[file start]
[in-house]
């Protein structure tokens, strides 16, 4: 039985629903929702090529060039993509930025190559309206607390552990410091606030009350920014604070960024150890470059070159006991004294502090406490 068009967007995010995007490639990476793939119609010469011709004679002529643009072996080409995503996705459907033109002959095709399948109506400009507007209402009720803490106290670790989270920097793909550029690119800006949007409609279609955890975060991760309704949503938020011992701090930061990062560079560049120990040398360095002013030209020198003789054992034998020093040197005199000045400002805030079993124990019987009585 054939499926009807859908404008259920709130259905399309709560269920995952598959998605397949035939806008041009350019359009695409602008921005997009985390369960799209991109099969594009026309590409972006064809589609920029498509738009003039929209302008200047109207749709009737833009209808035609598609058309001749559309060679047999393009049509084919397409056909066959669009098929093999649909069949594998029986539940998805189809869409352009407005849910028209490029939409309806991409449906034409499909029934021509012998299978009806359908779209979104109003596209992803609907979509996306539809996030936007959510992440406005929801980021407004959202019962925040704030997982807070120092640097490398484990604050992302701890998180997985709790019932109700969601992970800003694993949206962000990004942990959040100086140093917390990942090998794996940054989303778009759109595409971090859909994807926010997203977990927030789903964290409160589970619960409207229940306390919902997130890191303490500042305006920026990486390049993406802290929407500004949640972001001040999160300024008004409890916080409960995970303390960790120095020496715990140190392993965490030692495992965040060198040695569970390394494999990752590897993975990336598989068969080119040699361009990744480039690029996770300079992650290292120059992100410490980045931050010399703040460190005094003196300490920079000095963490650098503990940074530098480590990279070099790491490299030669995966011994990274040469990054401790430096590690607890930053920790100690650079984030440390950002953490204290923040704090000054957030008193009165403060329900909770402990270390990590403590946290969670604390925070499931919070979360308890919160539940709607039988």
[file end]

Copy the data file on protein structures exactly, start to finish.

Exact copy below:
[in-house]
């Protein structure tokens, strides 16, 4: 039985629903929702090529060039993509930025190559309206607390552990410091606030009350920014604070960024150890470059070159006991004294502090406490 068009967007995010995007490639990476793939119609010469011709004679002529643009072996080409995503996705459907033109002959095709399948109506400009507007209402009720803490106290670790989270920097793909550029690119800006949007409609279609955890975060991760309704949503938020011992701090930061990062560079560049120990040398360095002013030209020198003789054992034998020093040197005199000045400002805030079993124990019987009585 054939499926009807859908404008259920709130259905399309709560269920995952598959998605397949035939806008041009350019359009695409602008921005997009985390369960799209991109099969594009026309590409972006064809589609920029498509738009003039929209302008200047109207749709009737833009209808035609598609058309001749559309060679047999393009049509084919397409056909066959669009098929093999649909069949594998029986539940998805189809869409352009407005849910028209490029939409309806991409449906034409499909029934021509012998299978009806359908779209979104109003596209992803609907979509996306539809996030936007959510992440406005929801980021407004959202019962925040704030997982807070120092640097490398484990604050992302701890998180997985709790019932109700969601992970800003694993949206962000990004942990959040100086140093917390990942090998794996940054989303778009759109595409971090859909994807926010997203977990927030789903964290409160589970619960409207229940306390919902997130890191303490500042305006920026990486390049993406802290929407500004949640972001001040999160300024008004409890916080409960995970303390960790120095020496715990140190392993965490030692495992965040060198040695569970390394494999990752590897993975990336598989068969080119040699361009990744480039690029996770300079992650290292120059992100410490980045931050010399703040460190005094003196300490920079000095963490650098503990940074530098480590990279070099790491490299030669995966011994990274040469990054401790430096590690607890930053920790100690650079984030440390950002953490204290923040704090000054957030008193009165403060329900909770402990270390990590403590946290969670604390925070499931919070979360308890919160539940709607039988």